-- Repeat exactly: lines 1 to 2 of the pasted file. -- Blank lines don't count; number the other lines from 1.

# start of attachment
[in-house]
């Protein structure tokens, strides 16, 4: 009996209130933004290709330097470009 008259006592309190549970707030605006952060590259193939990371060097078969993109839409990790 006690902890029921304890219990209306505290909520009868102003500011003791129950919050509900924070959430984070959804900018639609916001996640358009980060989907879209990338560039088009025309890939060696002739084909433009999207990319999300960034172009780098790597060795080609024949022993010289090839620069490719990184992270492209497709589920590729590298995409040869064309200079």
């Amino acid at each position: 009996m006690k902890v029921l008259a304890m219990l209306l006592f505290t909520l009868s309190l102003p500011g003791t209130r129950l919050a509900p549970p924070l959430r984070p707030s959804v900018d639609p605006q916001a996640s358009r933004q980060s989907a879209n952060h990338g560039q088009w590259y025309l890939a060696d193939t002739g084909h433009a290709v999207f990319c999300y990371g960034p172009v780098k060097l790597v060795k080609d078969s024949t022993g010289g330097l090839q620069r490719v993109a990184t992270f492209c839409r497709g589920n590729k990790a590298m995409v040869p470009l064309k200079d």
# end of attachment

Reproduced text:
[in-house]
């Protein structure tokens, strides 16, 4: 009996209130933004290709330097470009 008259006592309190549970707030605006952060590259193939990371060097078969993109839409990790 006690902890029921304890219990209306505290909520009868102003500011003791129950919050509900924070959430984070959804900018639609916001996640358009980060989907879209990338560039088009025309890939060696002739084909433009999207990319999300960034172009780098790597060795080609024949022993010289090839620069490719990184992270492209497709589920590729590298995409040869064309200079």